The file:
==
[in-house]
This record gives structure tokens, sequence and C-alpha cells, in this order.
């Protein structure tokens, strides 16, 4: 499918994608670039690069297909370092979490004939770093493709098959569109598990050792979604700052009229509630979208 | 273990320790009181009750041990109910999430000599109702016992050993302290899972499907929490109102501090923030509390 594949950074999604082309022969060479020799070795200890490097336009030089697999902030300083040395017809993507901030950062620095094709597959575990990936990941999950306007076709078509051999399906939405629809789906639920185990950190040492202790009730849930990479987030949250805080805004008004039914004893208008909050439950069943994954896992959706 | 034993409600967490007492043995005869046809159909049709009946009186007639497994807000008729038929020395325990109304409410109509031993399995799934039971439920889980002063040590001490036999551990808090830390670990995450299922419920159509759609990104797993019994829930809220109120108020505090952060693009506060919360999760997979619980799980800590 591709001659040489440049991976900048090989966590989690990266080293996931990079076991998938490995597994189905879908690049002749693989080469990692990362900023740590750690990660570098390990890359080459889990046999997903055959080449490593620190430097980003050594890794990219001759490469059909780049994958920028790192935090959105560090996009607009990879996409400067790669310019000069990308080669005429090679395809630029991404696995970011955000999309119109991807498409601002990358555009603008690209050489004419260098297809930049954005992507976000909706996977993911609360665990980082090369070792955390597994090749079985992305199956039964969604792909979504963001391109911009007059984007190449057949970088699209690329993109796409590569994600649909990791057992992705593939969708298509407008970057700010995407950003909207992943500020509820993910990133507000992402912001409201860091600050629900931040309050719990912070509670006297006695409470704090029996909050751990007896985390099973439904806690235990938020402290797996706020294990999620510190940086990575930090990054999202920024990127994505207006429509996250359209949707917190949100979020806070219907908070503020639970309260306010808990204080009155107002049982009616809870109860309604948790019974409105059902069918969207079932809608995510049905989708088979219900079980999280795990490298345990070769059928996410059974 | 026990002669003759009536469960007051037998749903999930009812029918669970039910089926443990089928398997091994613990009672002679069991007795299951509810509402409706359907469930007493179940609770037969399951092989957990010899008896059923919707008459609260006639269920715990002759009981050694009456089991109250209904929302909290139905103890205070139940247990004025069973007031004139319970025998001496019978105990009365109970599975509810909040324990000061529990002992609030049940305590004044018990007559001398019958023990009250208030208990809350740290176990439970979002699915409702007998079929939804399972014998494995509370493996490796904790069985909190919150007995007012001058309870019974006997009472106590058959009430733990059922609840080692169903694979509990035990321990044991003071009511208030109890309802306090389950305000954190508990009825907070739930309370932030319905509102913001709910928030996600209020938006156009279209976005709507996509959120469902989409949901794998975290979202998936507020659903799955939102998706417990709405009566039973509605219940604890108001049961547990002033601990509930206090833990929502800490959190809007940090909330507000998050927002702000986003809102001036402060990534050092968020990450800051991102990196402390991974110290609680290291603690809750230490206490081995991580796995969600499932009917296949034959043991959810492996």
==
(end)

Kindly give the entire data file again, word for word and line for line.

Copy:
[in-house]
This record gives structure tokens, sequence and C-alpha cells, in this order.
């Protein structure tokens, strides 16, 4: 499918994608670039690069297909370092979490004939770093493709098959569109598990050792979604700052009229509630979208 | 273990320790009181009750041990109910999430000599109702016992050993302290899972499907929490109102501090923030509390 594949950074999604082309022969060479020799070795200890490097336009030089697999902030300083040395017809993507901030950062620095094709597959575990990936990941999950306007076709078509051999399906939405629809789906639920185990950190040492202790009730849930990479987030949250805080805004008004039914004893208008909050439950069943994954896992959706 | 034993409600967490007492043995005869046809159909049709009946009186007639497994807000008729038929020395325990109304409410109509031993399995799934039971439920889980002063040590001490036999551990808090830390670990995450299922419920159509759609990104797993019994829930809220109120108020505090952060693009506060919360999760997979619980799980800590 591709001659040489440049991976900048090989966590989690990266080293996931990079076991998938490995597994189905879908690049002749693989080469990692990362900023740590750690990660570098390990890359080459889990046999997903055959080449490593620190430097980003050594890794990219001759490469059909780049994958920028790192935090959105560090996009607009990879996409400067790669310019000069990308080669005429090679395809630029991404696995970011955000999309119109991807498409601002990358555009603008690209050489004419260098297809930049954005992507976000909706996977993911609360665990980082090369070792955390597994090749079985992305199956039964969604792909979504963001391109911009007059984007190449057949970088699209690329993109796409590569994600649909990791057992992705593939969708298509407008970057700010995407950003909207992943500020509820993910990133507000992402912001409201860091600050629900931040309050719990912070509670006297006695409470704090029996909050751990007896985390099973439904806690235990938020402290797996706020294990999620510190940086990575930090990054999202920024990127994505207006429509996250359209949707917190949100979020806070219907908070503020639970309260306010808990204080009155107002049982009616809870109860309604948790019974409105059902069918969207079932809608995510049905989708088979219900079980999280795990490298345990070769059928996410059974 | 026990002669003759009536469960007051037998749903999930009812029918669970039910089926443990089928398997091994613990009672002679069991007795299951509810509402409706359907469930007493179940609770037969399951092989957990010899008896059923919707008459609260006639269920715990002759009981050694009456089991109250209904929302909290139905103890205070139940247990004025069973007031004139319970025998001496019978105990009365109970599975509810909040324990000061529990002992609030049940305590004044018990007559001398019958023990009250208030208990809350740290176990439970979002699915409702007998079929939804399972014998494995509370493996490796904790069985909190919150007995007012001058309870019974006997009472106590058959009430733990059922609840080692169903694979509990035990321990044991003071009511208030109890309802306090389950305000954190508990009825907070739930309370932030319905509102913001709910928030996600209020938006156009279209976005709507996509959120469902989409949901794998975290979202998936507020659903799955939102998706417990709405009566039973509605219940604890108001049961547990002033601990509930206090833990929502800490959190809007940090909330507000998050927002702000986003809102001036402060990534050092968020990450800051991102990196402390991974110290609680290291603690809750230490206490081995991580796995969600499932009917296949034959043991959810492996």